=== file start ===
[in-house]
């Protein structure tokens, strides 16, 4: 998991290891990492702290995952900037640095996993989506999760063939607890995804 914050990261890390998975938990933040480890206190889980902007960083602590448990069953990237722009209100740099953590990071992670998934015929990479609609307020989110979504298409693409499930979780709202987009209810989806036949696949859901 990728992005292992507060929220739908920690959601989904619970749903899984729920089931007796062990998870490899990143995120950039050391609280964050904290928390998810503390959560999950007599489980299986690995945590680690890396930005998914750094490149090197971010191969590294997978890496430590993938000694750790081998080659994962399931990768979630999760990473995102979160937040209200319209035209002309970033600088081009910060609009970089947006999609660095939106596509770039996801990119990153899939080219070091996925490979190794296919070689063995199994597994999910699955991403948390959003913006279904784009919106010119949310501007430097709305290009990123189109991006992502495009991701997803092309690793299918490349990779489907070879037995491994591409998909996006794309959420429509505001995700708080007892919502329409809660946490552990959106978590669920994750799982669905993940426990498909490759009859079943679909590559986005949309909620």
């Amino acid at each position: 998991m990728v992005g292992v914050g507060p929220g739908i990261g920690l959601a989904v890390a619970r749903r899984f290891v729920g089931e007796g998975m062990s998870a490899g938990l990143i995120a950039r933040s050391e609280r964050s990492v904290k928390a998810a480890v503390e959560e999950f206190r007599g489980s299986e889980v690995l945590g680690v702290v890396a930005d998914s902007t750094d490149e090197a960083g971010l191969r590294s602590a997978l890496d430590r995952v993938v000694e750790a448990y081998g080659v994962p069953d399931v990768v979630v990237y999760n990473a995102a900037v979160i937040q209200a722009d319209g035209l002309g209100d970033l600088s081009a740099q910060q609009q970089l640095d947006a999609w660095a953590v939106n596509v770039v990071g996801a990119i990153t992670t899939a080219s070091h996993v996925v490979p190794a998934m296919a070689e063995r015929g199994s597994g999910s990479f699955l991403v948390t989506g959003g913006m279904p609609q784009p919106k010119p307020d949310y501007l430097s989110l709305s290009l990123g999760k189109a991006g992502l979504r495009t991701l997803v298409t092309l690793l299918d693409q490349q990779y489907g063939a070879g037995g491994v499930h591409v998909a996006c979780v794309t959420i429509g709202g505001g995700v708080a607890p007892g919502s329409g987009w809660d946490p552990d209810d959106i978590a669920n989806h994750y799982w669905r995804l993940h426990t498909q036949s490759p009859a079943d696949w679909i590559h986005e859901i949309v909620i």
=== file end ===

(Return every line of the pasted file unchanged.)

[in-house]
């Protein structure tokens, strides 16, 4: 998991290891990492702290995952900037640095996993989506999760063939607890995804 914050990261890390998975938990933040480890206190889980902007960083602590448990069953990237722009209100740099953590990071992670998934015929990479609609307020989110979504298409693409499930979780709202987009209810989806036949696949859901 990728992005292992507060929220739908920690959601989904619970749903899984729920089931007796062990998870490899990143995120950039050391609280964050904290928390998810503390959560999950007599489980299986690995945590680690890396930005998914750094490149090197971010191969590294997978890496430590993938000694750790081998080659994962399931990768979630999760990473995102979160937040209200319209035209002309970033600088081009910060609009970089947006999609660095939106596509770039996801990119990153899939080219070091996925490979190794296919070689063995199994597994999910699955991403948390959003913006279904784009919106010119949310501007430097709305290009990123189109991006992502495009991701997803092309690793299918490349990779489907070879037995491994591409998909996006794309959420429509505001995700708080007892919502329409809660946490552990959106978590669920994750799982669905993940426990498909490759009859079943679909590559986005949309909620």
């Amino acid at each position: 998991m990728v992005g292992v914050g507060p929220g739908i990261g920690l959601a989904v890390a619970r749903r899984f290891v729920g089931e007796g998975m062990s998870a490899g938990l990143i995120a950039r933040s050391e609280r964050s990492v904290k928390a998810a480890v503390e959560e999950f206190r007599g489980s299986e889980v690995l945590g680690v702290v890396a930005d998914s902007t750094d490149e090197a960083g971010l191969r590294s602590a997978l890496d430590r995952v993938v000694e750790a448990y081998g080659v994962p069953d399931v990768v979630v990237y999760n990473a995102a900037v979160i937040q209200a722009d319209g035209l002309g209100d970033l600088s081009a740099q910060q609009q970089l640095d947006a999609w660095a953590v939106n596509v770039v990071g996801a990119i990153t992670t899939a080219s070091h996993v996925v490979p190794a998934m296919a070689e063995r015929g199994s597994g999910s990479f699955l991403v948390t989506g959003g913006m279904p609609q784009p919106k010119p307020d949310y501007l430097s989110l709305s290009l990123g999760k189109a991006g992502l979504r495009t991701l997803v298409t092309l690793l299918d693409q490349q990779y489907g063939a070879g037995g491994v499930h591409v998909a996006c979780v794309t959420i429509g709202g505001g995700v708080a607890p007892g919502s329409g987009w809660d946490p552990d209810d959106i978590a669920n989806h994750y799982w669905r995804l993940h426990t498909q036949s490759p009859a079943d696949w679909i590559h986005e859901i949309v909620i």